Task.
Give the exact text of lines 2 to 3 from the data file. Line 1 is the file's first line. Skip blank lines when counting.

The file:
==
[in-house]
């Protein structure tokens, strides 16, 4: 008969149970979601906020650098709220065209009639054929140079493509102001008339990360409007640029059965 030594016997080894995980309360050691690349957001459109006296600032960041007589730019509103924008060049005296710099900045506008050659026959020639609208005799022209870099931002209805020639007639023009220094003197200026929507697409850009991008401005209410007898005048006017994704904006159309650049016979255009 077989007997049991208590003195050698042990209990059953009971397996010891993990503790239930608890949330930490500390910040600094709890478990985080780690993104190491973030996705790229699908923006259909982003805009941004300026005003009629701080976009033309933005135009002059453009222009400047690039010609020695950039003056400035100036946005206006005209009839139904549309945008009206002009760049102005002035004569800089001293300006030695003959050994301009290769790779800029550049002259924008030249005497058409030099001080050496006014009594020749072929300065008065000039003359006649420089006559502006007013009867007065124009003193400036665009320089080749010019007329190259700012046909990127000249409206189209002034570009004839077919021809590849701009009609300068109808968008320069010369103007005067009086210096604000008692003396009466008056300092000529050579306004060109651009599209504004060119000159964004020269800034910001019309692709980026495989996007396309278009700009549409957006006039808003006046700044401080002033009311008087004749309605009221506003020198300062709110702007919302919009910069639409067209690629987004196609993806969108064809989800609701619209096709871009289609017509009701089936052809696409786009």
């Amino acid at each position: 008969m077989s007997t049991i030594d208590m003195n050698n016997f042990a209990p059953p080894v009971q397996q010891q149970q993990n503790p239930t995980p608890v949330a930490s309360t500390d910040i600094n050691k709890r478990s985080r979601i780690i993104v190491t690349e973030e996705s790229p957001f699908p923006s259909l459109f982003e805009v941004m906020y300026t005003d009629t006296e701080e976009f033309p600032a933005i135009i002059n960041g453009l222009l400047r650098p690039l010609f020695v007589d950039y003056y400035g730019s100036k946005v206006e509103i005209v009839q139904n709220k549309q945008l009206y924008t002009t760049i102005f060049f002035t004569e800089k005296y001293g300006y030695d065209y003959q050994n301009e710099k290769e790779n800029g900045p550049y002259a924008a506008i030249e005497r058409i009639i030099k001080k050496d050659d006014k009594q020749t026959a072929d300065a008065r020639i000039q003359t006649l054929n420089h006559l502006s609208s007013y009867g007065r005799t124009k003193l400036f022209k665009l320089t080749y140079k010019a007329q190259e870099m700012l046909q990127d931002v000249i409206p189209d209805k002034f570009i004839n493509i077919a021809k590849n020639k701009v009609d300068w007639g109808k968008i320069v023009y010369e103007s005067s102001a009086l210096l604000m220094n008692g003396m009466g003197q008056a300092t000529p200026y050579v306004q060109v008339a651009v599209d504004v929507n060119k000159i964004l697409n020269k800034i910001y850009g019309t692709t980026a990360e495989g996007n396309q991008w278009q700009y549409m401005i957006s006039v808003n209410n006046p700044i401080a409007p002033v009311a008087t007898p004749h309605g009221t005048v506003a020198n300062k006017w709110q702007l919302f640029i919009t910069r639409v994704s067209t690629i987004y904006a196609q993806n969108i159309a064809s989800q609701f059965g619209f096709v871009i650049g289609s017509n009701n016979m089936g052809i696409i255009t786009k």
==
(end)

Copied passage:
């Protein structure tokens, strides 16, 4: 008969149970979601906020650098709220065209009639054929140079493509102001008339990360409007640029059965 030594016997080894995980309360050691690349957001459109006296600032960041007589730019509103924008060049005296710099900045506008050659026959020639609208005799022209870099931002209805020639007639023009220094003197200026929507697409850009991008401005209410007898005048006017994704904006159309650049016979255009 077989007997049991208590003195050698042990209990059953009971397996010891993990503790239930608890949330930490500390910040600094709890478990985080780690993104190491973030996705790229699908923006259909982003805009941004300026005003009629701080976009033309933005135009002059453009222009400047690039010609020695950039003056400035100036946005206006005209009839139904549309945008009206002009760049102005002035004569800089001293300006030695003959050994301009290769790779800029550049002259924008030249005497058409030099001080050496006014009594020749072929300065008065000039003359006649420089006559502006007013009867007065124009003193400036665009320089080749010019007329190259700012046909990127000249409206189209002034570009004839077919021809590849701009009609300068109808968008320069010369103007005067009086210096604000008692003396009466008056300092000529050579306004060109651009599209504004060119000159964004020269800034910001019309692709980026495989996007396309278009700009549409957006006039808003006046700044401080002033009311008087004749309605009221506003020198300062709110702007919302919009910069639409067209690629987004196609993806969108064809989800609701619209096709871009289609017509009701089936052809696409786009």
């Amino acid at each position: 008969m077989s007997t049991i030594d208590m003195n050698n016997f042990a209990p059953p080894v009971q397996q010891q149970q993990n503790p239930t995980p608890v949330a930490s309360t500390d910040i600094n050691k709890r478990s985080r979601i780690i993104v190491t690349e973030e996705s790229p957001f699908p923006s259909l459109f982003e805009v941004m906020y300026t005003d009629t006296e701080e976009f033309p600032a933005i135009i002059n960041g453009l222009l400047r650098p690039l010609f020695v007589d950039y003056y400035g730019s100036k946005v206006e509103i005209v009839q139904n709220k549309q945008l009206y924008t002009t760049i102005f060049f002035t004569e800089k005296y001293g300006y030695d065209y003959q050994n301009e710099k290769e790779n800029g900045p550049y002259a924008a506008i030249e005497r058409i009639i030099k001080k050496d050659d006014k009594q020749t026959a072929d300065a008065r020639i000039q003359t006649l054929n420089h006559l502006s609208s007013y009867g007065r005799t124009k003193l400036f022209k665009l320089t080749y140079k010019a007329q190259e870099m700012l046909q990127d931002v000249i409206p189209d209805k002034f570009i004839n493509i077919a021809k590849n020639k701009v009609d300068w007639g109808k968008i320069v023009y010369e103007s005067s102001a009086l210096l604000m220094n008692g003396m009466g003197q008056a300092t000529p200026y050579v306004q060109v008339a651009v599209d504004v929507n060119k000159i964004l697409n020269k800034i910001y850009g019309t692709t980026a990360e495989g996007n396309q991008w278009q700009y549409m401005i957006s006039v808003n209410n006046p700044i401080a409007p002033v009311a008087t007898p004749h309605g009221t005048v506003a020198n300062k006017w709110q702007l919302f640029i919009t910069r639409v994704s067209t690629i987004y904006a196609q993806n969108i159309a064809s989800q609701f059965g619209f096709v871009i650049g289609s017509n009701n016979m089936g052809i696409i255009t786009k």